Mariah Carey's memoir's major: pop singer's life shared in new book
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Now that the holiday of the most difficult times are upon us, here's the the autobiography of one of the most talented, hardworking, compelling, witty, and transcendent African-American artists. The Meaning of Mariah Carey, with Michaela Angela Davis, is the New York Times best-seller of the life and career of a truly influential artist and entertainer.
Born to an Irish-American mother and Afro-Venezuelan father, Carey and her family faced searing racism, causing them to move more than a dozen times, before she struck out on her own and moved to New York City. Armed with ambition and attitude, she was immediately signed to Columbia Records by music mastermind Tommy Mattola. Her amazing talent, rigorous training and passion, along with a five-octave range, led to the planet embracing her.
Unfortunately, the May-December romance and marriage of the two quickly became, by Carey's description, outrageously oppressive, professionally and personally. Literally kept under armed guard in her own home, for which she helped pay.
Carey, correctly, divined that the emerging music genres of hip-hop, rap, and house music could be culturally and financially successful worldwide. Her songs fearlessly expose her life, pain and passions. Her life as a woman, however, began when she met the staggeringly handsome MLB shortstop, Derek Jeter, with whom Carey began a beautiful and romantic affair (platonic until she divorced Mattola), inspiring some of her most passionate work, which made divorce from Mattola inevitable. The mega-hit song "My All," complete with video directed by legendary late photographer/director, Herb Ritts, is longing made lyrical.
Carey has the amazing ability to take black music and extend and enhance it to a level of modernity not seen or heard since the Motown era. In other words, she put Black music into Manolo Blahnik pumps, dah-ling.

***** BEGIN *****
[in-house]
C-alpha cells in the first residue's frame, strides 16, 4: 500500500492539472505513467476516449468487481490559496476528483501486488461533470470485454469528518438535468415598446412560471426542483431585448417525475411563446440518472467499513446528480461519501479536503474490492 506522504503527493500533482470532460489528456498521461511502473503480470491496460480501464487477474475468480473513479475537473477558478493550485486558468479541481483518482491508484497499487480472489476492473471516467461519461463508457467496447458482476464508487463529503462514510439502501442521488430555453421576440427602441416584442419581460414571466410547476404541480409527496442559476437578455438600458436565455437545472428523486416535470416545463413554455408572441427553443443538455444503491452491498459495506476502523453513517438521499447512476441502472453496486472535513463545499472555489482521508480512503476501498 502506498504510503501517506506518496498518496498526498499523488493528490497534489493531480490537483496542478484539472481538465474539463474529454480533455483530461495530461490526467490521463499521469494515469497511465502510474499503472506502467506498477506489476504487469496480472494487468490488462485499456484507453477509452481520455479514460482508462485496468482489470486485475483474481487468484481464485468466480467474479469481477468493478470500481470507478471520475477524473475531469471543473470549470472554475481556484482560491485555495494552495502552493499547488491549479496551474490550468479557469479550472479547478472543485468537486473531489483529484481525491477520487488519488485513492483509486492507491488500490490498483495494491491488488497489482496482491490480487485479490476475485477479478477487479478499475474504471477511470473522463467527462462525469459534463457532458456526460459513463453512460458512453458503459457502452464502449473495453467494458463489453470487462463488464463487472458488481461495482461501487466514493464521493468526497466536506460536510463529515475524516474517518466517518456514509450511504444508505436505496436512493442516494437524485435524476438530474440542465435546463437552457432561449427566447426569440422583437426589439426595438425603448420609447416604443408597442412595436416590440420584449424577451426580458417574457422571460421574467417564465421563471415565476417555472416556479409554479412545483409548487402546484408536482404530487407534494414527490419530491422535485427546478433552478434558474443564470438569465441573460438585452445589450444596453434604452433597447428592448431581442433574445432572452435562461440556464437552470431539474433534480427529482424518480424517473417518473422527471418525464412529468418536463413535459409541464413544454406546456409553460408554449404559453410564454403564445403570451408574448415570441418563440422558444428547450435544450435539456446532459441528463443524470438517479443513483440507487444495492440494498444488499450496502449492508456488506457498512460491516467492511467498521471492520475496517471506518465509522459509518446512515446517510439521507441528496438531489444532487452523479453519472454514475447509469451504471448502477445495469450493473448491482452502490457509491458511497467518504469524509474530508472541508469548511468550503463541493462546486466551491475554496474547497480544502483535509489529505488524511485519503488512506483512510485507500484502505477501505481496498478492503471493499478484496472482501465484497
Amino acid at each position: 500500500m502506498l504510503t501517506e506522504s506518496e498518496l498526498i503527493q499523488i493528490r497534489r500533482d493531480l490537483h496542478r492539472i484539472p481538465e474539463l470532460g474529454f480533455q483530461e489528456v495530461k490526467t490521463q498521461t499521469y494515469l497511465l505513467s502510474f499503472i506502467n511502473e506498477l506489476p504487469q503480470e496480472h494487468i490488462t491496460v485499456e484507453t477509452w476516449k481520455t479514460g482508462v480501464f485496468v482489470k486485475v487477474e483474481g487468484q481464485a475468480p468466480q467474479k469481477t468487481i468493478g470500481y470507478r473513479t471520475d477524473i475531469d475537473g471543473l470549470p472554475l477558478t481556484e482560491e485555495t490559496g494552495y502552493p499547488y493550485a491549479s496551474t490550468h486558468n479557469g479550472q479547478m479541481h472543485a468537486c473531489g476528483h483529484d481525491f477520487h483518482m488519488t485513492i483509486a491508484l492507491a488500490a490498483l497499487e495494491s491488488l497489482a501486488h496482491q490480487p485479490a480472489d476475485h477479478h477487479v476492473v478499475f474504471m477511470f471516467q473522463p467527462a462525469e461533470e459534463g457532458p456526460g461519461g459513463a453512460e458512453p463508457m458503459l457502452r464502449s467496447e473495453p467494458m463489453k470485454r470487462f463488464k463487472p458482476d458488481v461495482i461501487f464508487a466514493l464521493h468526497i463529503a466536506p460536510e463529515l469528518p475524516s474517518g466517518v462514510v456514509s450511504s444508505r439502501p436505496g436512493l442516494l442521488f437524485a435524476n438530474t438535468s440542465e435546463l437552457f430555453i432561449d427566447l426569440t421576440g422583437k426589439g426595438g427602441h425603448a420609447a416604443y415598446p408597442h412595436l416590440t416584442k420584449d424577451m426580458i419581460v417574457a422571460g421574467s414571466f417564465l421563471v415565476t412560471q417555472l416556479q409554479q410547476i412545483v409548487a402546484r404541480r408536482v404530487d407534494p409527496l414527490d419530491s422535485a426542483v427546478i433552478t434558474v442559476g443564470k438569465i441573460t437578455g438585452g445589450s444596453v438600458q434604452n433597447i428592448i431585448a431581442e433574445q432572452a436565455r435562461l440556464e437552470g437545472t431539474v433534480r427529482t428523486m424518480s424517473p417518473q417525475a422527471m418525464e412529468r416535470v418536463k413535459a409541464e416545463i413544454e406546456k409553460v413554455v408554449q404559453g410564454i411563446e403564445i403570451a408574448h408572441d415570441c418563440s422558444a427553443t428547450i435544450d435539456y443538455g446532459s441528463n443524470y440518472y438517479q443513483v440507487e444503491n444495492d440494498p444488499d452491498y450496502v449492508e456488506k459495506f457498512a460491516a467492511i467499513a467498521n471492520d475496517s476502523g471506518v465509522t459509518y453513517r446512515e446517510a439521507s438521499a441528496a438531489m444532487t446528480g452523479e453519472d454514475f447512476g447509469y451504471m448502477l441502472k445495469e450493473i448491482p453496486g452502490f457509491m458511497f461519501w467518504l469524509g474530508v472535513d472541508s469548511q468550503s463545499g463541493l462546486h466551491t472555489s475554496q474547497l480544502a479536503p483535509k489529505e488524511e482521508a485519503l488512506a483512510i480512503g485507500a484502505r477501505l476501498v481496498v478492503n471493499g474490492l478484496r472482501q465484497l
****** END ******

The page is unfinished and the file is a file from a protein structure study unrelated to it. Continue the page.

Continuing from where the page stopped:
She also had the foresight to create the ultimate Christmas album. The song, "All I Want For Christmas (Is You)" is a staple in almost every American household ... and shopping center. Recently, the song entered The Guinness Book of World Records. What is lovingly revealed in the book is that the song was inspired by her joy-filled childhood holiday experiences when she and her mother house-sat for her two fabulous gay uncles, where she experienced unconditional love, a spotless environment and fabulous meals.
Carey's 1995 "One Sweet Day" duet with vocal group Boyz 2 Men is dedicated to one of her producers, David Cole, formerly of C+C Music Factory, who died of AIDS earlier that year. Her duet, "When You Believe," from the Disney film The Prince of Egypt, with the bisexual queen of vocalists, Miss Whitney Houston, garnered both Grammy and Academy Awards.
Beyond the hits, Miss Carey has also experienced her share of meltdowns, including her tragic live New Year's Eve performance, her failed relationships with several men, including her torrid affair with Luis Miguel. All the while, her fragility, strength, and discipline extend from her rigorous technical training and daring, as well as her influential exploration of what a solo female artist can achieve as a singer, songwriter, director and brand.
Carey's marriage to rapper/producer/TV host Nick Cannon saw her finally reach emotional maturity...and a pair of twins. Even her acting chops have been celebrated with awards for her brilliant portrayal of social worker Ms. Wiess in the Oscar-winning film, Precious, garnering several international awards for Carey. Weiss' character was modeled after Carey's therapist.
Carey has the unique ability to combine Marilyn Monroe's sensuality, Diana Ross' elegance, a homegirl attitude and junior high school playfulness into a standard that today's young pop stars cannot even dream of. Who else could have a guest rap by Snoop Dog, have Pharrel Williams play her love interest in the Parisian Louis Vuitton boutique, with Andre Leon Talley make a cameo appearance (And, yes, dah-ling, he styled her, spontaneously) in her video for "Say Something"?
The book reveals that, while Carey's psyche has been severely damaged by the brutal scars of racism, from both white and black people, her damaging relationships with family members and death of her beloved father, have left her emotionally bereft, at times. Her faith in God, however, and music, have placed her in good stead.
Carey's memoir will send the reader through every emotion, revealing what faith, passion and self-respect can do, if you just believe. The book puts Carey squarely in the league of the women who are pillars of excellence in African-American folklore. I am sure that Nikki Giovanni and the late Toni Morrison and Maya Angelou would happily welcome Carey as a sister.
For the ultimate Christmas present, get the book for friends, but buy yourself the audio version for the total experience. In the words of the opera diva, Leontyne Price, in a letter that she'd written to Miss Carey, "Brava, brava, brava!"
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